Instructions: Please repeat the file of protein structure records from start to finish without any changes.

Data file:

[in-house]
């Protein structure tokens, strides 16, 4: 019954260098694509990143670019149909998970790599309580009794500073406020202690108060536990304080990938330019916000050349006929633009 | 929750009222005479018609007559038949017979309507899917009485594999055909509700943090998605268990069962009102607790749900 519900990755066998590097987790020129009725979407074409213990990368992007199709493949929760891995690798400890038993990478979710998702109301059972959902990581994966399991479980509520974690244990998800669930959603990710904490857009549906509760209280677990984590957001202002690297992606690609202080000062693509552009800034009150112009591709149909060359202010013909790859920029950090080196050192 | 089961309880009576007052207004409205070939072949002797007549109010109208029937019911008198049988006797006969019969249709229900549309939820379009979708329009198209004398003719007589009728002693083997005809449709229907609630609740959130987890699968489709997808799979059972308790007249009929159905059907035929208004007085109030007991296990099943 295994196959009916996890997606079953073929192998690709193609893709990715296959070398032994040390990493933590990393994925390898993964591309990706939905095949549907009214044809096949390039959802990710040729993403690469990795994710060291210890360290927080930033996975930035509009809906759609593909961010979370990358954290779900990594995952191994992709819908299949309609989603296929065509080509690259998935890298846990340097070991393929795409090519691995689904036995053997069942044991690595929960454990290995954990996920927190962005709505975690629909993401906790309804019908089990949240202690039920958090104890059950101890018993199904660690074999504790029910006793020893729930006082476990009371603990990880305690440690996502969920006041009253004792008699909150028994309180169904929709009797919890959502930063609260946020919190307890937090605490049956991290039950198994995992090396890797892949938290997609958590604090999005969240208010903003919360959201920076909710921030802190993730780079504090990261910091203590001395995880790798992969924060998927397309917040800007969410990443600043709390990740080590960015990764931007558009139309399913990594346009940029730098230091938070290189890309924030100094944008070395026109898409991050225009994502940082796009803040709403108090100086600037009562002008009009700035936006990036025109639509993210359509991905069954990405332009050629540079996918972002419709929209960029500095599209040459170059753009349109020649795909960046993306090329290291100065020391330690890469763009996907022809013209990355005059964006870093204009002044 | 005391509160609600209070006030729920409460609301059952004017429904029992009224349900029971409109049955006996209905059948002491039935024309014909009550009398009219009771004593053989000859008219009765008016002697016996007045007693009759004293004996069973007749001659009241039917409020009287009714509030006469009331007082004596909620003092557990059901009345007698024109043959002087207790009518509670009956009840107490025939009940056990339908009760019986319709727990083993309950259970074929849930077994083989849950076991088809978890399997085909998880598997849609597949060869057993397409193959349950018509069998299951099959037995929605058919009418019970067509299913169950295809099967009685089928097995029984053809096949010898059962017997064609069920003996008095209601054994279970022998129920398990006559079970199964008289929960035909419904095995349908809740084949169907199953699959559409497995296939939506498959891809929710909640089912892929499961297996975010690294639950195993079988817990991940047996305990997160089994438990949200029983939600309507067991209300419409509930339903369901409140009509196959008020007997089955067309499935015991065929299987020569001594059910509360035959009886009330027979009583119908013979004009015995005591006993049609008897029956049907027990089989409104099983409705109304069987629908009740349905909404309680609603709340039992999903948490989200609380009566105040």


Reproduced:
[in-house]
């Protein structure tokens, strides 16, 4: 019954260098694509990143670019149909998970790599309580009794500073406020202690108060536990304080990938330019916000050349006929633009 | 929750009222005479018609007559038949017979309507899917009485594999055909509700943090998605268990069962009102607790749900 519900990755066998590097987790020129009725979407074409213990990368992007199709493949929760891995690798400890038993990478979710998702109301059972959902990581994966399991479980509520974690244990998800669930959603990710904490857009549906509760209280677990984590957001202002690297992606690609202080000062693509552009800034009150112009591709149909060359202010013909790859920029950090080196050192 | 089961309880009576007052207004409205070939072949002797007549109010109208029937019911008198049988006797006969019969249709229900549309939820379009979708329009198209004398003719007589009728002693083997005809449709229907609630609740959130987890699968489709997808799979059972308790007249009929159905059907035929208004007085109030007991296990099943 295994196959009916996890997606079953073929192998690709193609893709990715296959070398032994040390990493933590990393994925390898993964591309990706939905095949549907009214044809096949390039959802990710040729993403690469990795994710060291210890360290927080930033996975930035509009809906759609593909961010979370990358954290779900990594995952191994992709819908299949309609989603296929065509080509690259998935890298846990340097070991393929795409090519691995689904036995053997069942044991690595929960454990290995954990996920927190962005709505975690629909993401906790309804019908089990949240202690039920958090104890059950101890018993199904660690074999504790029910006793020893729930006082476990009371603990990880305690440690996502969920006041009253004792008699909150028994309180169904929709009797919890959502930063609260946020919190307890937090605490049956991290039950198994995992090396890797892949938290997609958590604090999005969240208010903003919360959201920076909710921030802190993730780079504090990261910091203590001395995880790798992969924060998927397309917040800007969410990443600043709390990740080590960015990764931007558009139309399913990594346009940029730098230091938070290189890309924030100094944008070395026109898409991050225009994502940082796009803040709403108090100086600037009562002008009009700035936006990036025109639509993210359509991905069954990405332009050629540079996918972002419709929209960029500095599209040459170059753009349109020649795909960046993306090329290291100065020391330690890469763009996907022809013209990355005059964006870093204009002044 | 005391509160609600209070006030729920409460609301059952004017429904029992009224349900029971409109049955006996209905059948002491039935024309014909009550009398009219009771004593053989000859008219009765008016002697016996007045007693009759004293004996069973007749001659009241039917409020009287009714509030006469009331007082004596909620003092557990059901009345007698024109043959002087207790009518509670009956009840107490025939009940056990339908009760019986319709727990083993309950259970074929849930077994083989849950076991088809978890399997085909998880598997849609597949060869057993397409193959349950018509069998299951099959037995929605058919009418019970067509299913169950295809099967009685089928097995029984053809096949010898059962017997064609069920003996008095209601054994279970022998129920398990006559079970199964008289929960035909419904095995349908809740084949169907199953699959559409497995296939939506498959891809929710909640089912892929499961297996975010690294639950195993079988817990991940047996305990997160089994438990949200029983939600309507067991209300419409509930339903369901409140009509196959008020007997089955067309499935015991065929299987020569001594059910509360035959009886009330027979009583119908013979004009015995005591006993049609008897029956049907027990089989409104099983409705109304069987629908009740349905909404309680609603709340039992999903948490989200609380009566105040």